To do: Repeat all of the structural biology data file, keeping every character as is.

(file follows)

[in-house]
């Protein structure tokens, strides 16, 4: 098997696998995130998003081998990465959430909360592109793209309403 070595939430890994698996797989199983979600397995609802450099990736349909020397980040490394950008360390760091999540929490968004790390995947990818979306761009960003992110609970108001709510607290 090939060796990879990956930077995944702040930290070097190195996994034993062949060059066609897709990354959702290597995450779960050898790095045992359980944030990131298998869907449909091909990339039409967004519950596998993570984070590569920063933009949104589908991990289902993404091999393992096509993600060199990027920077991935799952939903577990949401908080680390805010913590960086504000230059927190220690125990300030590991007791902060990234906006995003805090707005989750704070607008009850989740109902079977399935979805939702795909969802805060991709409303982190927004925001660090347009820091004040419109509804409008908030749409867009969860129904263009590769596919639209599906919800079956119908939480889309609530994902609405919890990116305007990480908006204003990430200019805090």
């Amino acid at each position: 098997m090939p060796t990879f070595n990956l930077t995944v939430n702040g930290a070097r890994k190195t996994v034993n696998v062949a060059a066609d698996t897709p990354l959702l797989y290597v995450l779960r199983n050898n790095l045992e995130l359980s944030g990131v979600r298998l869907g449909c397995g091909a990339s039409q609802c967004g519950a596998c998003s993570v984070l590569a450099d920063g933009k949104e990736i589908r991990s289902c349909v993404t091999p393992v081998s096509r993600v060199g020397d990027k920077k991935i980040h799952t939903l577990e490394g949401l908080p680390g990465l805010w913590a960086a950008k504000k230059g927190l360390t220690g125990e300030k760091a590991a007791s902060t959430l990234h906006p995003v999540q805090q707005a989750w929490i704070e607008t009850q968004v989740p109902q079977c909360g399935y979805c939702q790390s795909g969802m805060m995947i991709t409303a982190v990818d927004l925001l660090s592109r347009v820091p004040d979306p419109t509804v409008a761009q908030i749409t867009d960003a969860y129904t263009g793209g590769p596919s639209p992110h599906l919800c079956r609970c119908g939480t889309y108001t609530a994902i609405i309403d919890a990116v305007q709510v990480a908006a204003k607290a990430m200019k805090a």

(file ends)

[in-house]
């Protein structure tokens, strides 16, 4: 098997696998995130998003081998990465959430909360592109793209309403 070595939430890994698996797989199983979600397995609802450099990736349909020397980040490394950008360390760091999540929490968004790390995947990818979306761009960003992110609970108001709510607290 090939060796990879990956930077995944702040930290070097190195996994034993062949060059066609897709990354959702290597995450779960050898790095045992359980944030990131298998869907449909091909990339039409967004519950596998993570984070590569920063933009949104589908991990289902993404091999393992096509993600060199990027920077991935799952939903577990949401908080680390805010913590960086504000230059927190220690125990300030590991007791902060990234906006995003805090707005989750704070607008009850989740109902079977399935979805939702795909969802805060991709409303982190927004925001660090347009820091004040419109509804409008908030749409867009969860129904263009590769596919639209599906919800079956119908939480889309609530994902609405919890990116305007990480908006204003990430200019805090």
């Amino acid at each position: 098997m090939p060796t990879f070595n990956l930077t995944v939430n702040g930290a070097r890994k190195t996994v034993n696998v062949a060059a066609d698996t897709p990354l959702l797989y290597v995450l779960r199983n050898n790095l045992e995130l359980s944030g990131v979600r298998l869907g449909c397995g091909a990339s039409q609802c967004g519950a596998c998003s993570v984070l590569a450099d920063g933009k949104e990736i589908r991990s289902c349909v993404t091999p393992v081998s096509r993600v060199g020397d990027k920077k991935i980040h799952t939903l577990e490394g949401l908080p680390g990465l805010w913590a960086a950008k504000k230059g927190l360390t220690g125990e300030k760091a590991a007791s902060t959430l990234h906006p995003v999540q805090q707005a989750w929490i704070e607008t009850q968004v989740p109902q079977c909360g399935y979805c939702q790390s795909g969802m805060m995947i991709t409303a982190v990818d927004l925001l660090s592109r347009v820091p004040d979306p419109t509804v409008a761009q908030i749409t867009d960003a969860y129904t263009g793209g590769p596919s639209p992110h599906l919800c079956r609970c119908g939480t889309y108001t609530a994902i609405i309403d919890a990116v305007q709510v990480a908006a204003k607290a990430m200019k805090a």